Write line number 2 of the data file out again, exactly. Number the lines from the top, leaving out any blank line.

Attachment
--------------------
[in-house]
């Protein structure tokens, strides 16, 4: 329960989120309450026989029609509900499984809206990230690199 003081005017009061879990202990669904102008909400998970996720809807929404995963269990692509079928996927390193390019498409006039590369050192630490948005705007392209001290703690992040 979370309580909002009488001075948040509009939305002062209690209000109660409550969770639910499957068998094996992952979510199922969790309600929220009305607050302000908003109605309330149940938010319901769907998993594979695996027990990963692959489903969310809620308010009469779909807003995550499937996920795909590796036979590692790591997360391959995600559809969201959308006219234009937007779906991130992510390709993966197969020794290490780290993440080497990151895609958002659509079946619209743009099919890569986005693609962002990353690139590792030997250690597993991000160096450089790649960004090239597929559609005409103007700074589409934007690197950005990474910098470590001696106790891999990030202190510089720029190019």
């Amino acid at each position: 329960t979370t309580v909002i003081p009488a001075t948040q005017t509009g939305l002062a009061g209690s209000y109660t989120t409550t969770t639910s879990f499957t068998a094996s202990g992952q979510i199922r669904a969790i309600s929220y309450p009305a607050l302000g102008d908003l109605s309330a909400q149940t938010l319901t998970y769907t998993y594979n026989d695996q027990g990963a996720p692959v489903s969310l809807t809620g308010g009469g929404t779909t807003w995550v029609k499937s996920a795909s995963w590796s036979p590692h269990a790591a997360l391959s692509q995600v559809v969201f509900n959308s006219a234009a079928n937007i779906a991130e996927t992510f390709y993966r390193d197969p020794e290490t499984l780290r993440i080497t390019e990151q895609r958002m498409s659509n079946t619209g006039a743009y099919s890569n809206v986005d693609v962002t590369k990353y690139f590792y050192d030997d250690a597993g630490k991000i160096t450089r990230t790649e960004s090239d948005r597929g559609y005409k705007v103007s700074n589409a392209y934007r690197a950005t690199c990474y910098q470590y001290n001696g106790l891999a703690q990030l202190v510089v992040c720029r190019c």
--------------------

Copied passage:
């Protein structure tokens, strides 16, 4: 329960989120309450026989029609509900499984809206990230690199 003081005017009061879990202990669904102008909400998970996720809807929404995963269990692509079928996927390193390019498409006039590369050192630490948005705007392209001290703690992040 979370309580909002009488001075948040509009939305002062209690209000109660409550969770639910499957068998094996992952979510199922969790309600929220009305607050302000908003109605309330149940938010319901769907998993594979695996027990990963692959489903969310809620308010009469779909807003995550499937996920795909590796036979590692790591997360391959995600559809969201959308006219234009937007779906991130992510390709993966197969020794290490780290993440080497990151895609958002659509079946619209743009099919890569986005693609962002990353690139590792030997250690597993991000160096450089790649960004090239597929559609005409103007700074589409934007690197950005990474910098470590001696106790891999990030202190510089720029190019």